Our company is considering the institution of a standard convention for filenames for all documents posted to our SharePoint document libraries. (SharePoint is being used as our Intranet.)
For example, we might require the file name to mimic a portion of the path, such as Americas_HumanResourcesDept_Forms_AnnualVacationRequest.doc.
Answers to any of these questions would be useful:
1. Does your company/organization have a preferred file-naming convention? If so, what are some important components of the file name?
2. Have you been successful in getting users to follow the file-naming conventions?
3. What are some benefits of having a convention? For example, do properly named files result in better ability to Search?
4. What are some best practices related to file names. For example, users should avoid the use of spaces in their filenames.
Thanks in advance for your advice.Friday, October 17, 2008 3:02 PM
The key to searchability and ease of retrieval is the use of attributes-Metadata (WSS columns); the filename per say is not really a useful way. That's the added value of WSS; the ability to add data about the document.
If I take your example: Americas_HumanResourcesDept_Forms_AnnualVacationRequest.doc, this is how I would map this to WSS strenghts.
Americas - Probably a Region column
HumanResourcesDept - Probably a Department column
Forms - A document library
AnnualVacationRequests - Requests could be a sub-folder or Forms, Annual Vacation can be a Content Type that holds the Region and Department columns (plus additional standard info such as Date Created, Last Modified, etc.). Content Type could also be at the Requests level (if there is more than one) or even at the Forms level.
Hope this helps,
DJ LordeeFriday, October 17, 2008 9:28 PM
I'll back up DJ Lordee. Putting intelligence into a file name is more likely an anti-practice.
To capture that information, look into content types. I can post some good links on that subject if you want.
--Paul Galvin of www.Conchango.com @ http://feeds.feedburner.com/PaulGalvinsSharepointSpaceFriday, October 17, 2008 9:55 PM
DJ and Paul:
Thank you for your prompt responses.
1. Paul, yes, can you please provide links to information on content types that's relevant to my situation?
I have read a number of your posts and replies to other threads, and I value your feedback.
2. Yes, we have created a document library that is standard company-wide with metadata columns, similar to what DJ suggests. We have 5 mandatory fields of metadata (type of doc, subject/keywords, description, market area, reviewed by) and about 12 more optional fields (author, contacts, created date, etc.)
3. Does the SharePoint search tool give any relevancy weight to finding a search string in a document file name? (for example, "Annual Vacation" in the doc name ...AnnualVacationRequest.doc )
4. And how heavily does the search tool weight strings that it finds in metadata (as opposed to in the text of the document itself)?
5. I like the phrase "anti-practice," I think I'll use that term myself ...Tuesday, October 21, 2008 9:11 PM
Has anyone since 2008 proposed an answer to this question?
The use content types and columns to provide meta data is common but these files also, at times, live outside of SharePoint and in file shares or my document folders so a professional file naming convention is needed. Is it true that Microsoft Search (FAST I think it's called) prefers files with spaces rather than underscores or hyphens. I've also read Google search finds documents easier when they have hyphens rather than underscores. How do search engines do with spaces in names?Saturday, December 10, 2011 3:25 AM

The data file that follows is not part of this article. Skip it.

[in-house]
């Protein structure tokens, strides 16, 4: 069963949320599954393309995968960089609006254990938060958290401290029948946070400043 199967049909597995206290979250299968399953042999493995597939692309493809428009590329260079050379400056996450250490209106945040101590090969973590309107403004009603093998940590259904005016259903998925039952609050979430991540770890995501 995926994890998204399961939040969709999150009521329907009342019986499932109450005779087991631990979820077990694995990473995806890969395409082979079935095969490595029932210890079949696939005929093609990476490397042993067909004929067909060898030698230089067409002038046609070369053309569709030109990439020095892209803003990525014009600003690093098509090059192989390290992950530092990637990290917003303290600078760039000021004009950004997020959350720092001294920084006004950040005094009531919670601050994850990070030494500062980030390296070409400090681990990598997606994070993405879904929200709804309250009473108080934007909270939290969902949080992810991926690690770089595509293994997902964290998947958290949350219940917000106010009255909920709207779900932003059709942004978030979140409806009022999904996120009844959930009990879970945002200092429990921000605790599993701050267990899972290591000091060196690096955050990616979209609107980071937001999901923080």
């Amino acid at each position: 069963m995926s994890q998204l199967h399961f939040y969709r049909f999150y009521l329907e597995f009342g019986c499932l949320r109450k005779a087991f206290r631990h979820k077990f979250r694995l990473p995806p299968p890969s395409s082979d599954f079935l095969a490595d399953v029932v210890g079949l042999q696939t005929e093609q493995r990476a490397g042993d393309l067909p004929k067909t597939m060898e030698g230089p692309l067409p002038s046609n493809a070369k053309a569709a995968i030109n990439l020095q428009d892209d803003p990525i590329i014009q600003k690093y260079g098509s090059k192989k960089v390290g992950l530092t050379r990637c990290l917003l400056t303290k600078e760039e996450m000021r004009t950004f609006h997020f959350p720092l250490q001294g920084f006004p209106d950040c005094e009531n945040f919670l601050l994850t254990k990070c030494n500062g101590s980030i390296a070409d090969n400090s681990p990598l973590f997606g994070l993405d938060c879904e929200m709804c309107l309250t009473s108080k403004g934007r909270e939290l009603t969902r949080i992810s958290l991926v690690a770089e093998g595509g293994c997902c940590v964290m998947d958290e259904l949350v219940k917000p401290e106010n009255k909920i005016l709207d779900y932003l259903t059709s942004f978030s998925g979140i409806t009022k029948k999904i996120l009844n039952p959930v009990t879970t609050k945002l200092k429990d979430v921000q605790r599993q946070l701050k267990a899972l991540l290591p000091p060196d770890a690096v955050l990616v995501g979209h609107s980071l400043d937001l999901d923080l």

Using naming conventions is extremely important, so I think you made the right decision. The main reason for using them is that if naming conventions are in place, a user does not have to open a document to see what it is about - they can figure it out from the document name. Naming conventions would also give consistency to your content and the ability to easily find it.
To answer your questions:
1. The best naming conventions are those that are simple and yet very clear. They should be set up based on a document or content type. For example, you would not have the same naming convention for an article and for a specification or for a drawing even though they may have common parts. Important components of a file name would the name of the document (for example "Building Plan"), document or content type (for example specification), document date. As an example, the naming convention would look like: Building Plan Specification February 14, 2012.
2. I recommend my clients to get users feedback for as many steps in the content management process as possible. This includes naming conventions. Many users themselves advocate using naming conventions. And if you explain to them why they are important and ask for their feedback and input for naming conventions, they will cooperate more freely with you. So, the answer to this question is yes, I have been successful in getting users to follow naming conventions.
3. The main benefit is that documents can be found much more easily. Users don't have to open each document to see what it is. Users name documents something like "bp1234". How can one know what that is without opening it? A lot of time is wasted when users browse documents if naming conventions are not set up.
4. Best practices are: keep them as simple as possible, intuitive as much as possible, consider using users feedback for their construction, they should describe what the document is about.
Tuesday, February 14, 2012 10:58 PM
- Edited by Mike Walsh FIN Tuesday, February 14, 2012 11:01 PM Old thread (2008) is being locked so "You can contact me if you have further questions." is removed. (Wrong anyway should be "reply here if ...")